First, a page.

The Bashir affair has brought into sharp focus again that BBC journalism is not fair and impartial, as its Charter requires. But after decades of bias in BBC reporting of the EU, what are the chances of genuine change?
Much has been written about the Lord Dyson report into the 1995 BBC Panorama interview of Princess Diana. Columnists and politicians galore are clamouring for urgent action to mend the Corporation’s broken ways. According to Lord Dyson these primarily included lying in pursuit of a story, coupled with massive brick-walling by senior management against any suggestion of wrongdoing.
And it seems that steps to reform and rein in the excesses of BBC bias and rank bad journalism might now be under consideration as part of the Corporation’s mid-term Charter review, due in 2022. Oliver Dowden, the culture secretary, has suggested that structural governance reform will be on the agenda.
But don’t hold your breath. Much in a similar vein was written in 2012 when the BBC was caught entirely wrong-footed over its handling of Jimmy Savile. Or when the corporation in 2019 was landed with a £2 million+ legal bill for its cruel, vastly over-the-top coverage of baseless claims of sexual misconduct against Cliff Richard. Once again, with the latter, senior management disgracefully claimed no wrongdoing in their hounding of the singer. The High Court Judge in the case very strongly disagreed.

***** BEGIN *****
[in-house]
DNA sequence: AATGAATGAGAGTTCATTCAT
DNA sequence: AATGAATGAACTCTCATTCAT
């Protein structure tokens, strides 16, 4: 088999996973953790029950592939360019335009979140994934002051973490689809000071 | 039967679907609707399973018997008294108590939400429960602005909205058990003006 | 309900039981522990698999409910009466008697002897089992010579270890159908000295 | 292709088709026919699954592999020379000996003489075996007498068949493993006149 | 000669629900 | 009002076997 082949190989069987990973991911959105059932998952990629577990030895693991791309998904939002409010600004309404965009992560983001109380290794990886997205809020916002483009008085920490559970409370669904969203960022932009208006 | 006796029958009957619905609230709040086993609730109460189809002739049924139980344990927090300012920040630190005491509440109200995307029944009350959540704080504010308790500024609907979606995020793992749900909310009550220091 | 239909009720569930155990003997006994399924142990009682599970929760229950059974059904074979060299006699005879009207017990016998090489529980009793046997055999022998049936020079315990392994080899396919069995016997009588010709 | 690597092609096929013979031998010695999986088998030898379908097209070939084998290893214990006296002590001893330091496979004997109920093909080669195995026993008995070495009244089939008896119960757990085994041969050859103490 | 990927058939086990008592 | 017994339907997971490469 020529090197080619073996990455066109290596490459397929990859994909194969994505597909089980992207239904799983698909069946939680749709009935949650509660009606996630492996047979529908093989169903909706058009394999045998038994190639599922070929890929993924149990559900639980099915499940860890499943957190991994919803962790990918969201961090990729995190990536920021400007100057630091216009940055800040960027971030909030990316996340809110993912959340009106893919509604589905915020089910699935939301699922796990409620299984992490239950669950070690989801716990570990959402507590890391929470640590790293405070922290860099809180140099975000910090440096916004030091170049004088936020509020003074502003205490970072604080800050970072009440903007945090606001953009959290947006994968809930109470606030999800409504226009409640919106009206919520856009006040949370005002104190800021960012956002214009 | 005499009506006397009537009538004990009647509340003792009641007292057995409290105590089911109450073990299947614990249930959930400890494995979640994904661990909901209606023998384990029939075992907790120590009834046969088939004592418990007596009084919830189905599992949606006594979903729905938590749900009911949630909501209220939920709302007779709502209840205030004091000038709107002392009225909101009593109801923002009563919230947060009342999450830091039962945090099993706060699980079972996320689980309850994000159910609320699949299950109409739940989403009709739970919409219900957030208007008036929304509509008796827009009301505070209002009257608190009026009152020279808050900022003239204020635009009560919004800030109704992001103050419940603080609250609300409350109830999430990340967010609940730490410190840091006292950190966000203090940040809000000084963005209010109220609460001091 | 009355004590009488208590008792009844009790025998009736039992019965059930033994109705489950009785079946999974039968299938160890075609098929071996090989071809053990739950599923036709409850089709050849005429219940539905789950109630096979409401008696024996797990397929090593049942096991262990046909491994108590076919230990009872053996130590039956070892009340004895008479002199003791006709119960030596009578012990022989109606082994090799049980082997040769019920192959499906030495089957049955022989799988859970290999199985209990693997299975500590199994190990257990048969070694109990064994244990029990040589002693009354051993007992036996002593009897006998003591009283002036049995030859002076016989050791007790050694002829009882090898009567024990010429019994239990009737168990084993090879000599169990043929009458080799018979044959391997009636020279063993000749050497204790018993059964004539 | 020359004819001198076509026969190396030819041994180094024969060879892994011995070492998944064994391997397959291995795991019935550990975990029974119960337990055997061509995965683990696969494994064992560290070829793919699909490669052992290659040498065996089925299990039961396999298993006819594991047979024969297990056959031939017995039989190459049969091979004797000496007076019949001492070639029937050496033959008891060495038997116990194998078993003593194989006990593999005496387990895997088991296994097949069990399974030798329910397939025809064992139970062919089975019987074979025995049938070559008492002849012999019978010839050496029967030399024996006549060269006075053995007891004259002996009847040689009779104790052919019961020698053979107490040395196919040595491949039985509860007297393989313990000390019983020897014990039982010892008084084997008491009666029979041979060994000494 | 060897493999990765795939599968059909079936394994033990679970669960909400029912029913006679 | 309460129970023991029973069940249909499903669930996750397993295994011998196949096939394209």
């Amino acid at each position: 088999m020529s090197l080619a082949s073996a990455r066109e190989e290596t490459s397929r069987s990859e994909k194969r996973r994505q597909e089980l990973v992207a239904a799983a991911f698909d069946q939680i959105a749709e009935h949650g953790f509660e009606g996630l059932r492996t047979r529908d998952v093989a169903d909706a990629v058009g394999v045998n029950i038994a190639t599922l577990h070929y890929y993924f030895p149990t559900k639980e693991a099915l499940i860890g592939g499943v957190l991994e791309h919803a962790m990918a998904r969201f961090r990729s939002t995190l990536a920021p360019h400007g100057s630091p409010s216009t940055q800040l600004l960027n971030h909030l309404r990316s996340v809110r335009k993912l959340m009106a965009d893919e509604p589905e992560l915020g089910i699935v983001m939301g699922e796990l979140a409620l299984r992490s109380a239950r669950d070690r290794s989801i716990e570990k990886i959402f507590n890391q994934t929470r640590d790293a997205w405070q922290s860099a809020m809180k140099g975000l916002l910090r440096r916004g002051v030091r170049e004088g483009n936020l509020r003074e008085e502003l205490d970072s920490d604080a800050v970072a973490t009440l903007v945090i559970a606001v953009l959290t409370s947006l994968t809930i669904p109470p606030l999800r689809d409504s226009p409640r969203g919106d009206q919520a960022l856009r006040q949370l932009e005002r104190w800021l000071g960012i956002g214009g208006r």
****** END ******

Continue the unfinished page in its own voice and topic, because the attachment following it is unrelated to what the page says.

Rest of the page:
Through it all, the BBC has so far survived intact, a bloated, £3.5 billion-a-year protected state relic from an age when broadcast frequencies were a scarce resource. The danger is that despite the evidence of incompetence, almost unlimited arrogance and moral turpitude, the Corporation carries on regardless because no-one has the political guts or will tackle a massive overhaul.
The core problem is that the BBC will never admit misconduct, and has been immune to outside complaints for most of its history because it is its own judge and jury in that domain in most respects.
No government from those of Margaret Thatcher onward has dared grasp the nettle of genuine root-and-branch reform.
Under the new Charter operational from 2017, Ofcom assumed a regulatory role over some BBC matters including the conduct of BBC journalism. But this was too little, too late, and the Ofcom scrutiny has so far proved totally ineffectual, not least because most of its content board appointees are former BBC advisors or employees and have the same mindset as the Corporation itself.